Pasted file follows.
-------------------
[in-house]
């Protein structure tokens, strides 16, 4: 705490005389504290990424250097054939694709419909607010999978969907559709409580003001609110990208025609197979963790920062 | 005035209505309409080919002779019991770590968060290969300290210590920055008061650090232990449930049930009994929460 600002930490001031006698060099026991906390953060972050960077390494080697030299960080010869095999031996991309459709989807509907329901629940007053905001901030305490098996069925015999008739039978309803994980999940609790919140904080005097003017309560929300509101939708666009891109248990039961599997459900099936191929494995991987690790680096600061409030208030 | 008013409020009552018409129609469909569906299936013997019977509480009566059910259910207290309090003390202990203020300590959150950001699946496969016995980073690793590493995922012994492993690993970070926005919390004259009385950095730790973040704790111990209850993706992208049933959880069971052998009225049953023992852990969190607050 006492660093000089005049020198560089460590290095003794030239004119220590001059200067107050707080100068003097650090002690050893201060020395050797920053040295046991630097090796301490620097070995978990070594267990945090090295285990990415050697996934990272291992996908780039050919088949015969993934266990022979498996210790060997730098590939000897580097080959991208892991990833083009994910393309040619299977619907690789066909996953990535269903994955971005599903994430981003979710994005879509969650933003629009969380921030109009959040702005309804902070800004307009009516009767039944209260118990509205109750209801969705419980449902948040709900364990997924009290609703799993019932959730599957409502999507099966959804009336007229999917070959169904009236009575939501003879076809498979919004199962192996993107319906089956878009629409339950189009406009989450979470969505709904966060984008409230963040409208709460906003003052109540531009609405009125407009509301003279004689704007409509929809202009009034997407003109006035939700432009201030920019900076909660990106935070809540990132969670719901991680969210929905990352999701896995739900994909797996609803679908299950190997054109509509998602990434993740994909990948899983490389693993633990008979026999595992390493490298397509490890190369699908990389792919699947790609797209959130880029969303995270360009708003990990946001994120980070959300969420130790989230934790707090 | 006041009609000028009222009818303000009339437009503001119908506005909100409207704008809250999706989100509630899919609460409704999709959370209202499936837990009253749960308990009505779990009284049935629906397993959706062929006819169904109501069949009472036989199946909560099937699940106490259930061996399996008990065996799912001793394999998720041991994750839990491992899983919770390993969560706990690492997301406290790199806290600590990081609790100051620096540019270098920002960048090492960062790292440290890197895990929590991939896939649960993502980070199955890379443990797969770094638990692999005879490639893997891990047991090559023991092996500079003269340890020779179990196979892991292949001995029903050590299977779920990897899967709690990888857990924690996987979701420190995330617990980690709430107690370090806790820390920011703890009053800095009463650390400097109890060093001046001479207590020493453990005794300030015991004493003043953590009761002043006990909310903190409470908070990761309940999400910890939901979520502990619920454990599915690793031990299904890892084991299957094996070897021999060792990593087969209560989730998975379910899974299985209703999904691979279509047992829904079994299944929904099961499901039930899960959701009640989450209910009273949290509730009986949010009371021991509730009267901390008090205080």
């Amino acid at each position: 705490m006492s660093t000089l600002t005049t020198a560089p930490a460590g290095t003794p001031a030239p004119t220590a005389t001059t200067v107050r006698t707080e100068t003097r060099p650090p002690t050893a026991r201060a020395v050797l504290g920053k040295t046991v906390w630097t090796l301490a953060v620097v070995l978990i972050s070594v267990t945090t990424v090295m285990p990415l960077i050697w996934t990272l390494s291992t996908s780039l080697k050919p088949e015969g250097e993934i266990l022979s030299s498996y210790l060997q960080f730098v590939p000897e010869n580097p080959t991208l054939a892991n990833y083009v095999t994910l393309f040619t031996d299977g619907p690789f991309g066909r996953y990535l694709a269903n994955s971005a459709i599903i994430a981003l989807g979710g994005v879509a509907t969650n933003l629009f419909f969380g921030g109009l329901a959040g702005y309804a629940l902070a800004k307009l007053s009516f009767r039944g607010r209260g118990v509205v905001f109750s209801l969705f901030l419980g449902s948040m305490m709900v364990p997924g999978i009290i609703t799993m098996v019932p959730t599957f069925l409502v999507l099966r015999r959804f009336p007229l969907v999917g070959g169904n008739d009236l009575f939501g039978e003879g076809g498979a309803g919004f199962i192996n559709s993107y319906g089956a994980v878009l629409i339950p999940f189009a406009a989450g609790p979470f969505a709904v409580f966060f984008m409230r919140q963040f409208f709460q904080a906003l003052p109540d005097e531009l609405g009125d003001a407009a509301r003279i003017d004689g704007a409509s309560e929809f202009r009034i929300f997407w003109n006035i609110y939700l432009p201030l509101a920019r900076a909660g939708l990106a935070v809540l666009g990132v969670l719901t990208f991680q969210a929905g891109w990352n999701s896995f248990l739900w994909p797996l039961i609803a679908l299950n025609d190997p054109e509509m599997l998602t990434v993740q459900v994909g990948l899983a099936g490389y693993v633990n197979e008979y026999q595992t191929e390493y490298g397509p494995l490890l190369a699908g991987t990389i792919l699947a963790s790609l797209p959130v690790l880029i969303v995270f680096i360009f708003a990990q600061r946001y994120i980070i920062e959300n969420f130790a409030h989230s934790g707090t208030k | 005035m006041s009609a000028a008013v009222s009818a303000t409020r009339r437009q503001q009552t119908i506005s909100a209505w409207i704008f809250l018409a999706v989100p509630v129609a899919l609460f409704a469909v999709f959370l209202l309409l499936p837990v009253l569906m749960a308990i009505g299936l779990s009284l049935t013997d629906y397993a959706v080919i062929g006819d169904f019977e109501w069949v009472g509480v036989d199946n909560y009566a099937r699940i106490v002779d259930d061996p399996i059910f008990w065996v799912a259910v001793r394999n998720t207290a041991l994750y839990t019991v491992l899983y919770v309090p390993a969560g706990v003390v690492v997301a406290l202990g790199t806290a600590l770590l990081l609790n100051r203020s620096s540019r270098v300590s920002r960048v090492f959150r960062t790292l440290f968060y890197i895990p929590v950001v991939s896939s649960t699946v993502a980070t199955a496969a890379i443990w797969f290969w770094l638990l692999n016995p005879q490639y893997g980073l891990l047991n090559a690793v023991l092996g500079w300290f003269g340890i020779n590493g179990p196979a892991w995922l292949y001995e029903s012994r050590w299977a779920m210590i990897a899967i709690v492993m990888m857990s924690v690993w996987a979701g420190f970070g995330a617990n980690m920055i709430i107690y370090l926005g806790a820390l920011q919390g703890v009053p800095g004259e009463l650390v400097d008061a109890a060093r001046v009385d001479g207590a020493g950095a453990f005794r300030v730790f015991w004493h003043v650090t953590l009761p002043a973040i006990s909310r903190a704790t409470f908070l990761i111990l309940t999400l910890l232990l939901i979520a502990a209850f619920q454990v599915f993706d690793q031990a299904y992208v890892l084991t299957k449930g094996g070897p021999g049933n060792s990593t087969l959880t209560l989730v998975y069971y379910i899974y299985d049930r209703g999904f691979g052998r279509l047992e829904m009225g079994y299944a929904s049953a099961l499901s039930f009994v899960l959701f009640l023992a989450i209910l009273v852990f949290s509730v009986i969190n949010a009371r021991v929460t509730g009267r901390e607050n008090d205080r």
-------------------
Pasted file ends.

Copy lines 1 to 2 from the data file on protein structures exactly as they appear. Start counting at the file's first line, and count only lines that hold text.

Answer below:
[in-house]
């Protein structure tokens, strides 16, 4: 705490005389504290990424250097054939694709419909607010999978969907559709409580003001609110990208025609197979963790920062 | 005035209505309409080919002779019991770590968060290969300290210590920055008061650090232990449930049930009994929460 600002930490001031006698060099026991906390953060972050960077390494080697030299960080010869095999031996991309459709989807509907329901629940007053905001901030305490098996069925015999008739039978309803994980999940609790919140904080005097003017309560929300509101939708666009891109248990039961599997459900099936191929494995991987690790680096600061409030208030 | 008013409020009552018409129609469909569906299936013997019977509480009566059910259910207290309090003390202990203020300590959150950001699946496969016995980073690793590493995922012994492993690993970070926005919390004259009385950095730790973040704790111990209850993706992208049933959880069971052998009225049953023992852990969190607050 006492660093000089005049020198560089460590290095003794030239004119220590001059200067107050707080100068003097650090002690050893201060020395050797920053040295046991630097090796301490620097070995978990070594267990945090090295285990990415050697996934990272291992996908780039050919088949015969993934266990022979498996210790060997730098590939000897580097080959991208892991990833083009994910393309040619299977619907690789066909996953990535269903994955971005599903994430981003979710994005879509969650933003629009969380921030109009959040702005309804902070800004307009009516009767039944209260118990509205109750209801969705419980449902948040709900364990997924009290609703799993019932959730599957409502999507099966959804009336007229999917070959169904009236009575939501003879076809498979919004199962192996993107319906089956878009629409339950189009406009989450979470969505709904966060984008409230963040409208709460906003003052109540531009609405009125407009509301003279004689704007409509929809202009009034997407003109006035939700432009201030920019900076909660990106935070809540990132969670719901991680969210929905990352999701896995739900994909797996609803679908299950190997054109509509998602990434993740994909990948899983490389693993633990008979026999595992390493490298397509490890190369699908990389792919699947790609797209959130880029969303995270360009708003990990946001994120980070959300969420130790989230934790707090 | 006041009609000028009222009818303000009339437009503001119908506005909100409207704008809250999706989100509630899919609460409704999709959370209202499936837990009253749960308990009505779990009284049935629906397993959706062929006819169904109501069949009472036989199946909560099937699940106490259930061996399996008990065996799912001793394999998720041991994750839990491992899983919770390993969560706990690492997301406290790199806290600590990081609790100051620096540019270098920002960048090492960062790292440290890197895990929590991939896939649960993502980070199955890379443990797969770094638990692999005879490639893997891990047991090559023991092996500079003269340890020779179990196979892991292949001995029903050590299977779920990897899967709690990888857990924690996987979701420190995330617990980690709430107690370090806790820390920011703890009053800095009463650390400097109890060093001046001479207590020493453990005794300030015991004493003043953590009761002043006990909310903190409470908070990761309940999400910890939901979520502990619920454990599915690793031990299904890892084991299957094996070897021999060792990593087969209560989730998975379910899974299985209703999904691979279509047992829904079994299944929904099961499901039930899960959701009640989450209910009273949290509730009986949010009371021991509730009267901390008090205080």